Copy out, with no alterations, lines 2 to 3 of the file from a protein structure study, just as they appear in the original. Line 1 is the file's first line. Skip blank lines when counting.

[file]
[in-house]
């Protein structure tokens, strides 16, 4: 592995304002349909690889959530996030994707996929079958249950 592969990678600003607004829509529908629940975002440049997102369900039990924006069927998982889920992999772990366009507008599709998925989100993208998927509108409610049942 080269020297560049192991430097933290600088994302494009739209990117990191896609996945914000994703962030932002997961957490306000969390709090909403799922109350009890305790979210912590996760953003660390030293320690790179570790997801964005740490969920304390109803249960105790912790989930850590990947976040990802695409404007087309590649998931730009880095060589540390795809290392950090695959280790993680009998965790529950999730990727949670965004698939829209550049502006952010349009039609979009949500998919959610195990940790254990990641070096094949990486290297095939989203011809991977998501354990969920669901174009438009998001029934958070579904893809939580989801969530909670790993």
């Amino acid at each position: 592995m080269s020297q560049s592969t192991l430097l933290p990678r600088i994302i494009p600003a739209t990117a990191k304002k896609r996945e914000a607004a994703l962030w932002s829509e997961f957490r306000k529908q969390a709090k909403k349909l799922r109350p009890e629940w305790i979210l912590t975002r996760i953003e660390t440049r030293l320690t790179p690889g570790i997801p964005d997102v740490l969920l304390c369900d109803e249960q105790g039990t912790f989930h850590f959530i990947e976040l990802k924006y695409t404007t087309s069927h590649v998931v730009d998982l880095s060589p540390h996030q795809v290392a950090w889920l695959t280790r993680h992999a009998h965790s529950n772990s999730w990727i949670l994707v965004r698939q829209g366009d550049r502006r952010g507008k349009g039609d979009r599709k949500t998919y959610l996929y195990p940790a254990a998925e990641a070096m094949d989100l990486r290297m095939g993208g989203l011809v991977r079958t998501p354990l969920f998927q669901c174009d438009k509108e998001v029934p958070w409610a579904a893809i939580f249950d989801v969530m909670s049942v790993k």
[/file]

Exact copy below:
């Protein structure tokens, strides 16, 4: 592995304002349909690889959530996030994707996929079958249950 592969990678600003607004829509529908629940975002440049997102369900039990924006069927998982889920992999772990366009507008599709998925989100993208998927509108409610049942 080269020297560049192991430097933290600088994302494009739209990117990191896609996945914000994703962030932002997961957490306000969390709090909403799922109350009890305790979210912590996760953003660390030293320690790179570790997801964005740490969920304390109803249960105790912790989930850590990947976040990802695409404007087309590649998931730009880095060589540390795809290392950090695959280790993680009998965790529950999730990727949670965004698939829209550049502006952010349009039609979009949500998919959610195990940790254990990641070096094949990486290297095939989203011809991977998501354990969920669901174009438009998001029934958070579904893809939580989801969530909670790993």
């Amino acid at each position: 592995m080269s020297q560049s592969t192991l430097l933290p990678r600088i994302i494009p600003a739209t990117a990191k304002k896609r996945e914000a607004a994703l962030w932002s829509e997961f957490r306000k529908q969390a709090k909403k349909l799922r109350p009890e629940w305790i979210l912590t975002r996760i953003e660390t440049r030293l320690t790179p690889g570790i997801p964005d997102v740490l969920l304390c369900d109803e249960q105790g039990t912790f989930h850590f959530i990947e976040l990802k924006y695409t404007t087309s069927h590649v998931v730009d998982l880095s060589p540390h996030q795809v290392a950090w889920l695959t280790r993680h992999a009998h965790s529950n772990s999730w990727i949670l994707v965004r698939q829209g366009d550049r502006r952010g507008k349009g039609d979009r599709k949500t998919y959610l996929y195990p940790a254990a998925e990641a070096m094949d989100l990486r290297m095939g993208g989203l011809v991977r079958t998501p354990l969920f998927q669901c174009d438009k509108e998001v029934p958070w409610a579904a893809i939580f249950d989801v969530m909670s049942v790993k």